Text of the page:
The Internal Genre of The Tipping Point

Soon after I committed myself to storygrid Malcolm Gladwell’s The Tipping Point, I had heart palpitations. I had a handle on the global external Genre (The Big Idea Nonfiction Book) and a sense of the conventions and obligatory scenes inherent in it, but I didn’t have any idea of what the overarching “Story” of the book was.

Was there even an overarching Story in there?  Or was it just a really well argued extra long thesis paper that moved between ethos scenes, logos scenes and pathos scenes?

I came up with all sorts of ideas that lead nowhere until I just decided to calm down, take my time and re-read the thing. Not as an Ivory Tower editor looking to sort through the words and sentences and paragraphs and line breaks to uncover their structural design, but just as a regular Joe wanting to be entertained by a good yarn.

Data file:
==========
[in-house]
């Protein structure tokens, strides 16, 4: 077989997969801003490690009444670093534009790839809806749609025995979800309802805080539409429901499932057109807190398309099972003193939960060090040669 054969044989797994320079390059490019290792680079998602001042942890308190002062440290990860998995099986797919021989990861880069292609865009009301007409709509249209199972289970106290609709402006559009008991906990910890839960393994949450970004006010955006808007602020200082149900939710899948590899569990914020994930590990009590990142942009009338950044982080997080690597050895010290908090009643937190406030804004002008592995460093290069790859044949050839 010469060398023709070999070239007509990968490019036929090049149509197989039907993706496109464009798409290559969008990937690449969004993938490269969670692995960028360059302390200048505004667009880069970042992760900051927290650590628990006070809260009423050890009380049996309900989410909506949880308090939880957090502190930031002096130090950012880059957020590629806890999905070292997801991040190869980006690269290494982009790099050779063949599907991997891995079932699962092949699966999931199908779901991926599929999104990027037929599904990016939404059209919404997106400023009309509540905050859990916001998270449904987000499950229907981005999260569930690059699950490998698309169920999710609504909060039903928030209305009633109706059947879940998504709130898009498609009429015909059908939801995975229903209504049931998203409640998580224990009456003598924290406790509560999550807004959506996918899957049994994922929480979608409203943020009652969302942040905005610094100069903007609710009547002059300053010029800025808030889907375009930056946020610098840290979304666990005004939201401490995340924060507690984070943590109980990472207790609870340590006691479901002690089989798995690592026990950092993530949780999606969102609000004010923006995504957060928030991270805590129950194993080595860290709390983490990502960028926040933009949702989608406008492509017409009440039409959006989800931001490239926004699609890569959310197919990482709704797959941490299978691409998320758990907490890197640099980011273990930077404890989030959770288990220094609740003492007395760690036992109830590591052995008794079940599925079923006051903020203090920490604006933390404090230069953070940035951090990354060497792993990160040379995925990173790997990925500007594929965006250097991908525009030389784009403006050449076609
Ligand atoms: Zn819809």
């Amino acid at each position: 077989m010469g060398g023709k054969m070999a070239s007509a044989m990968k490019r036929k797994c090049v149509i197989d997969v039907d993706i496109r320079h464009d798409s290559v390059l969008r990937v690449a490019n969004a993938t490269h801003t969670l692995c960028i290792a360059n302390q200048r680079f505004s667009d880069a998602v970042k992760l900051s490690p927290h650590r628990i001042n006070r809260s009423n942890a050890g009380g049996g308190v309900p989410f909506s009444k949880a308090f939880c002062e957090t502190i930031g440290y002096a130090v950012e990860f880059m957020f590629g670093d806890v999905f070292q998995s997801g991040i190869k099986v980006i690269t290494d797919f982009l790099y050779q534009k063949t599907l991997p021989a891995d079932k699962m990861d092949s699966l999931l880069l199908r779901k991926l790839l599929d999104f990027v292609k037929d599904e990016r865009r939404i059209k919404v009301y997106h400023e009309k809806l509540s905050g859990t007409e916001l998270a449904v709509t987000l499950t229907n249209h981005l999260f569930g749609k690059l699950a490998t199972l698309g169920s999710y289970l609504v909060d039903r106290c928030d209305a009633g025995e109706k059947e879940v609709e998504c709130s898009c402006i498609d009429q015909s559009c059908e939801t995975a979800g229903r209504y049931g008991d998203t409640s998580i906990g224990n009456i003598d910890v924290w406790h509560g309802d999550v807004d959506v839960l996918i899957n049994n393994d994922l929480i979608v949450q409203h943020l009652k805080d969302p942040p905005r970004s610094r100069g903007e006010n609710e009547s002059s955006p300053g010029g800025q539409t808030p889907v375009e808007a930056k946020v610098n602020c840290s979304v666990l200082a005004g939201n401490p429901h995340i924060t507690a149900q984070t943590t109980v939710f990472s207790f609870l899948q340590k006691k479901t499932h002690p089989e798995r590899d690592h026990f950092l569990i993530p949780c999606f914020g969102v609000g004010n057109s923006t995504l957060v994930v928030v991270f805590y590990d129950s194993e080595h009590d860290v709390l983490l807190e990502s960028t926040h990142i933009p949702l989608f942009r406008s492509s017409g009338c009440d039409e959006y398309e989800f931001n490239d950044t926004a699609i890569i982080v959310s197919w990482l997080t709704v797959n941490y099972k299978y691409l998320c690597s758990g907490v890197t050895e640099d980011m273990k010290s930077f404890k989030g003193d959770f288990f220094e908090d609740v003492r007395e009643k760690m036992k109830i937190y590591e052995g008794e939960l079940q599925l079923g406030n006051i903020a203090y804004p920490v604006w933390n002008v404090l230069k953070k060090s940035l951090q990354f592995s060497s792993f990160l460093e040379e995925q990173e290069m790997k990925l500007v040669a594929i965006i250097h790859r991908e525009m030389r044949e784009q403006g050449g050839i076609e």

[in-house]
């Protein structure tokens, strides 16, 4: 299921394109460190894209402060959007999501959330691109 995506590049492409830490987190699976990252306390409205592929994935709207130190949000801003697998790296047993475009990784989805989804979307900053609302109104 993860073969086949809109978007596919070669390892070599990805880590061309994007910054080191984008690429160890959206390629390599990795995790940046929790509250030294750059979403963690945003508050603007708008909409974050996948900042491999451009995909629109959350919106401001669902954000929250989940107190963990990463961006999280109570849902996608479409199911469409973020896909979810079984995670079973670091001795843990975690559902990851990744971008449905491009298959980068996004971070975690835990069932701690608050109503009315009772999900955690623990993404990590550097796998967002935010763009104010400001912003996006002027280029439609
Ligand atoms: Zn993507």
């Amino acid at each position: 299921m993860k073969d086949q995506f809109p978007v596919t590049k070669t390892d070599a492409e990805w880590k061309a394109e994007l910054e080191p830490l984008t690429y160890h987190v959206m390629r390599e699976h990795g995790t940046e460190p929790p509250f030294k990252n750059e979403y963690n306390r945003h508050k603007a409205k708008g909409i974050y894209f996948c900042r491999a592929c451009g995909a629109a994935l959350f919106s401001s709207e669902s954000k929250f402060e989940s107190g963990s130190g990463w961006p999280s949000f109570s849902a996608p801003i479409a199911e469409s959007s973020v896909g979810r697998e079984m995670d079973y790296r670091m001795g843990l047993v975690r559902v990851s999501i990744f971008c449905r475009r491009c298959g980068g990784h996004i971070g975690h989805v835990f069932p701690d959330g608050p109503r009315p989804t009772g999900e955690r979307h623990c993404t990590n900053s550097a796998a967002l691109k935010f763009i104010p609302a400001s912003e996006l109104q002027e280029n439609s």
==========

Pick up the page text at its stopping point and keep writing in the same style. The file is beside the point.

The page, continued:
Still nothing came to mind about how to begin storygridding this puppy after yet another fly through the book.

Yes, the book held me spellbound as it has numerous times before. And yet again I got sucked into the multitude of stories Gladwell weaves in there like a summer camp counselor around the fire pit, but I was nowhere closer to getting a flat edge into the interior Story.

Desperate, I then did something that I never do.

I delved into the publisher created “Reading Group Guide” at the end of the paperback edition.

I’ve been in the book business so long that I witnessed firsthand how the whole “Reading Group Guide” thing evolved. Years ago, no one would have dreamed of printing a bunch of author answers to softball questions posed by the publisher’s marketing department at the back of an actual book.

Who would care?

But in the early 1990s what publishers discovered was that there were actually people who got together monthly to discuss a book that they’d all read. They were usually groups of women. And wouldn’t you know it, if you took a survey of the books these groups were reading, they were either the latest bestseller from a popular author or an unknown author whose book would soon become a word of mouth sensation.